However, such creatures in one form or another do exist in Gaelic folklore. There is the Irish leannán sí; known in Scottish Gaelic as leannan sìth and in Manx as lhiannan shee. This is a beautiful woman belonging to the Aos Sí which is the Otherworld community whose world was reached through mists, hills, lakes, ponds, wetland areas, caves, as well as the ancient Neolithic and Bronze Age burial sites, cairns and mounds found all over Celtic Northwestern Europe. The Aos Sí are associated with the Tuatha Dé Danann who are a significant feature in Irish, Scottish and Manx mythology and were Celtic pre-Christian gods with supernatural ability. The leannán sídhe was said to take human lovers and then inspired them to live gifted and artistically creative lives. But their lives were short as the leannán sídhe needed to live off their life force and the love of this beautiful creature resulted in them wasting away and meeting an early death.
By popular demand we have re-featured this exclusive interview with Peter Berresford Ellis, originally published on January 29, 2013.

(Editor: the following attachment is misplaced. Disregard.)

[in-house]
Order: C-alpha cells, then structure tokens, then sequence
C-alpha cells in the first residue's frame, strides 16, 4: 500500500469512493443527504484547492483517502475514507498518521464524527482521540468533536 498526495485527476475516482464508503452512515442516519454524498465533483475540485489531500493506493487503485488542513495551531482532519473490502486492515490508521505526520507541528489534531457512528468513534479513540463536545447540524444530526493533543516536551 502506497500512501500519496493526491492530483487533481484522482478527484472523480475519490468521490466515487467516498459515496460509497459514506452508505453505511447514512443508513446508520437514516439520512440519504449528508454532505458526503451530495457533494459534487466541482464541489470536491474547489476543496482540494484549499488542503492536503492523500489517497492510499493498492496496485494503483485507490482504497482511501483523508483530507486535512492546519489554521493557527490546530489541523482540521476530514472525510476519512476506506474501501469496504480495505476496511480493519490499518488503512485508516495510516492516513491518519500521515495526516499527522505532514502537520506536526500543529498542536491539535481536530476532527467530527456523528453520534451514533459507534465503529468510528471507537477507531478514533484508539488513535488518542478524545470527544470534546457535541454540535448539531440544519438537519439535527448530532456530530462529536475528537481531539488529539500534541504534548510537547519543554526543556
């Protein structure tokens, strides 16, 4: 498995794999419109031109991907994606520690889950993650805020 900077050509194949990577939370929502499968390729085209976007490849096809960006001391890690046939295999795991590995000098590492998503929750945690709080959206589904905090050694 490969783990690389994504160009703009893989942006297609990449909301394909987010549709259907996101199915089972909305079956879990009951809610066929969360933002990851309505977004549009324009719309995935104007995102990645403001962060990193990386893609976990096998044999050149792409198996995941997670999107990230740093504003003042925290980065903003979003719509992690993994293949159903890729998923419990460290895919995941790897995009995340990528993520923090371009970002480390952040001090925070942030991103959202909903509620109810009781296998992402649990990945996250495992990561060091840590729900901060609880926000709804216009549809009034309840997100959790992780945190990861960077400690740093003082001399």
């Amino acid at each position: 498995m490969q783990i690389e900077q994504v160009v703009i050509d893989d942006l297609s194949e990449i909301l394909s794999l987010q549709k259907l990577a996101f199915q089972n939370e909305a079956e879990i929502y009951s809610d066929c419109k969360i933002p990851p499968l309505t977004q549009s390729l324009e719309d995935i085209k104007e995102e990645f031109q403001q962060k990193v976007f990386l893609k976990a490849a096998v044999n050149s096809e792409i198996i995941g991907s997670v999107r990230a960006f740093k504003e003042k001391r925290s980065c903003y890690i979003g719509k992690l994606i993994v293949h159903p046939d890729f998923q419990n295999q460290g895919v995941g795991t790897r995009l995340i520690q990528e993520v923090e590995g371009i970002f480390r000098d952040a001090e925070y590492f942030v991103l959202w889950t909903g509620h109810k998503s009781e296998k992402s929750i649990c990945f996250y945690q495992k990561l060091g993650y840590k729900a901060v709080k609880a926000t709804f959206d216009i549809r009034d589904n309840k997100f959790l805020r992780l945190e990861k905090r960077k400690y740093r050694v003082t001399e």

Transceltic are delighted to interview Peter Berresford Ellis, the well renowed Celtic historian and author of the international bestselling Sister Fidelma historical mysteries under his pseudonym of Peter Tremayne. We put the following questions to Peter:
1. How do you see the future of the Celtic languages?
In spite of the achievements of the last decades, there is no room for complacency when examining the current situation and looking to the future. Coming from the 1960s perspective when Welshmen and women were going to jail in their campaign to gain status for Welsh; when the Cornish who proclaimed their Celticity were sneered at as fantasists dreaming of the second coming of King Arthur; when Scottish Gaelic speakers could not even register their children in the language … well – times have moved on. Since the 1960s there has been some legal recognition given to the Celtic languages and through this there is a more widespread knowledge of the languages and their historic, cultural and social value. But the fact remains, they are still endangered languages. Look at recent Census figures for Welsh as an example. There is no easy acceptable programme to ensure their salvation. It comes down to hard work – we must publicise, educate and encourage. There is a pithy saying in each of the six Celtic languages – no language, no nation!